Moment of inertia and friction

  • Thread starter mcsinc
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  • #1
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I'm looking at some wheel/tire combinations for auto racing, and trying to decide which combination would out-accelerate or have more grip cornering.

combo 1: 225/45r15 tire on 15"x8" wheel; 34.2 lbs total weight; diameter 23.0"
combo 2: 195/50r15 tire on 15"x7" wheel; 28.4 lbs total weight; diameter 22.7"

Because it's a wheel, I don't think an actual moment of inertia could be calculated without some serious CAD drawings, etc. -- just theory here

Other things to consider:
- combo 1 has an 8.3" tread width; combo 2 has a 7.2" treadwidth. With 1.1" greater treadwidth, you'd think combo 1 would have more contact area, and more grip.

However, the footprint on each may be different, since each "may" use different optimal tire pressure due to sidewall stiffness (225x0.45=101.25" sidewall on #1 vs. 195x0.5= 97.5" sidewall on #2). Or is the footprint really different -- ie: would 30 psi inflated tire pressure cause the same amount of tire surface to make the same contact surface area on both tires? eg: If parked on a glass plate and looking at the shape of the contact patch, will x psi cause a different contact patch shape on combo 1 vs. 2?

- better cornering is also up for question because of the sidewall deflection, again, a function of tire pressure and also of the actual sidewall height.

- overall circumference of tire is smaller on #2, so "gearing" will be lower = faster acceleration

- the wheels are 3.3 lbs difference; tires are 2.5 lbs diff. Since most of the weight is towards the outer circumference (the rim of the wheel and the tire itself), combo 1 will have a significant disadvantage to use the car's power.

What other info would be needed? Ideas?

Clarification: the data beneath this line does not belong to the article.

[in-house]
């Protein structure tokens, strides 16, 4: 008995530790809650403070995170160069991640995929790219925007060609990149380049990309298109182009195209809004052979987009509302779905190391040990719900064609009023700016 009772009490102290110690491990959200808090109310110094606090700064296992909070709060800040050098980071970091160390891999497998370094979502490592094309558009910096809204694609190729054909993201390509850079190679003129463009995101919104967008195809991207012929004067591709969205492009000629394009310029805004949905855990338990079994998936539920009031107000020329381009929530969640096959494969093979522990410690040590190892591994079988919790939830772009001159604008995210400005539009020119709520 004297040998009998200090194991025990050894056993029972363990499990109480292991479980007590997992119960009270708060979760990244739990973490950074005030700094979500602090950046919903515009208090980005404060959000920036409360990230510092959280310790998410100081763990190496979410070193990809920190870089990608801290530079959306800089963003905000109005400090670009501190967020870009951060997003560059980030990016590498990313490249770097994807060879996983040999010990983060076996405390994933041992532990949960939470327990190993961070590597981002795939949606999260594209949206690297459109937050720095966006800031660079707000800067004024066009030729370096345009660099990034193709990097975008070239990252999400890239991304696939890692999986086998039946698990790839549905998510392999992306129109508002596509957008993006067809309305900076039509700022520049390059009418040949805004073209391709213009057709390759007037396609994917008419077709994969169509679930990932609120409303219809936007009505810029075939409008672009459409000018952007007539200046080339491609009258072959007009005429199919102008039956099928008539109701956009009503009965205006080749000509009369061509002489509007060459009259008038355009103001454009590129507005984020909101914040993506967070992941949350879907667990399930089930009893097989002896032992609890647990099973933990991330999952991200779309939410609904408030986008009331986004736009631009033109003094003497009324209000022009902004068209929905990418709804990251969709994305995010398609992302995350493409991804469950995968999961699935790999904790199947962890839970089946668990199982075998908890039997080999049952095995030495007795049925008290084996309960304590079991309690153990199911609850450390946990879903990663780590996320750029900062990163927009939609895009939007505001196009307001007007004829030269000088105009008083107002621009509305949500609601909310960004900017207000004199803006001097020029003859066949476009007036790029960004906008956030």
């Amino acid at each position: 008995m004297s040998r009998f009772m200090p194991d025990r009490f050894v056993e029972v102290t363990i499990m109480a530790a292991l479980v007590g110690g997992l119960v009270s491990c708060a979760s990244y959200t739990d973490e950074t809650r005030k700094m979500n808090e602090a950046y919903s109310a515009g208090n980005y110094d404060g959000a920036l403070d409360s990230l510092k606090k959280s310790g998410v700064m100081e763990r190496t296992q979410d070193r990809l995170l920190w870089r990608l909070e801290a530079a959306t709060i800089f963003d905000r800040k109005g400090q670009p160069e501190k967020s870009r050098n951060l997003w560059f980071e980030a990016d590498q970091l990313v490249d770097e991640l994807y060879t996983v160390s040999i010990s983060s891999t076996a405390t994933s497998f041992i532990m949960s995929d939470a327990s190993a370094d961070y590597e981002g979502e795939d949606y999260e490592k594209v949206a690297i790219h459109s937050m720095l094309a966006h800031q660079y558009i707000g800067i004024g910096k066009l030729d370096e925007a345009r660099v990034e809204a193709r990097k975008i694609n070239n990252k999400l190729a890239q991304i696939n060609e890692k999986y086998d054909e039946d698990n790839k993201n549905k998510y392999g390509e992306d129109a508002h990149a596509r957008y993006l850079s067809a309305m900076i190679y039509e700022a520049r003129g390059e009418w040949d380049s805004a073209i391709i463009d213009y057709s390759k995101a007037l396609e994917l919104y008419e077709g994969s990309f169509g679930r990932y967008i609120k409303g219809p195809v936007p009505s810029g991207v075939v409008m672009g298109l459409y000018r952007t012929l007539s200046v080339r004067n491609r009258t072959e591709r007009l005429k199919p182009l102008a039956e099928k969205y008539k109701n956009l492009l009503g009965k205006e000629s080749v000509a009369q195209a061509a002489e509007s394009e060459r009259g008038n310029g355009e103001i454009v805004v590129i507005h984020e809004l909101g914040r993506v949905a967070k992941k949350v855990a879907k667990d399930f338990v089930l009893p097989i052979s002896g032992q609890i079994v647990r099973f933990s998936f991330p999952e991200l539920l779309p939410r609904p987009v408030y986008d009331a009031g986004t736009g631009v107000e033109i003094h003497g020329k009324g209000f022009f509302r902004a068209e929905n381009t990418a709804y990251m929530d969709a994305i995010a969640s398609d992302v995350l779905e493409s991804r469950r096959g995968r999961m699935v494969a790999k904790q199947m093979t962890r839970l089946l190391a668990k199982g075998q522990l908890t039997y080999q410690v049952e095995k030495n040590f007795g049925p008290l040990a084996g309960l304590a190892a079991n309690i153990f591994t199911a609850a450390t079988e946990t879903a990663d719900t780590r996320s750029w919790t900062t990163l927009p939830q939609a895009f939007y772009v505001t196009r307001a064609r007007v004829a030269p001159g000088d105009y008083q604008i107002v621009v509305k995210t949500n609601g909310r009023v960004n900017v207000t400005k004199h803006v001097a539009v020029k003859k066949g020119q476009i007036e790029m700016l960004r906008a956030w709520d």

Answers and Replies

  • #2
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For the moment of inertia of a thick walled cylindrical tube with open ends, the moment does not depend on the width. It's directly proportional to the average radius and the mass. Lighter, smaller tires have less momentum, and so transfer more power from axle to road.

[tex]I=m\frac{(r^{2}_{1}+r^{2}_{2})}{2}[/tex]

Tire pressure ultimately determines the contact area if both tires are composed of the same material, and deform the same.

[tex]P=\frac{F}{4A}=\frac{mg}{4A}[/tex]

[tex]A=\frac{mg}{4P}[/tex]

So contact area is mostly a function of tire pressure, vehicle mass, and gravity. This result can be multiplied by some dimensionless factor like tread contact area divided by total cross-sectional area. Also note that any sidewall effects on contact area will be extremely small unless you have a very weak or large sidewall and a large deformation because of that.

Sidewall deflection in turns is more of a materials science problem. A good answer would require information about the shear modulus of the tire rubber as well as measurements of the geometry.
 
  • #3
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If you want to know how tire- and car-manufacturers calculate the tire-pressure for on the road, I can help you with the spreadsheets I made with use of the formula of the ETRTO ( european).
http://cid-a526e0eee092e6dc.skydrive.live.com/browse.aspx/.Public
in this public map on my skydrive of hotmail you see mostly tire-pressure maps and loose spreadsheets. 3 are in English , the rest is in my native speek Dutch.
recalculating tire -pressure map is for recalc when non oem tires are used
calculateload1 is to compare the diferent powers that are used bij the diferent tire-organisations.
also an English pdf about a new sugestion for the formula, with comparison. It shows that the ETRTO formula I use is the savest one.
If you want to see the formula sheet of the ETRTO I can sent it to you in a personal message. For copyright reasons I did not place it on my public map.
If you use the actual weights, you can use this formula mayby for races too.
 

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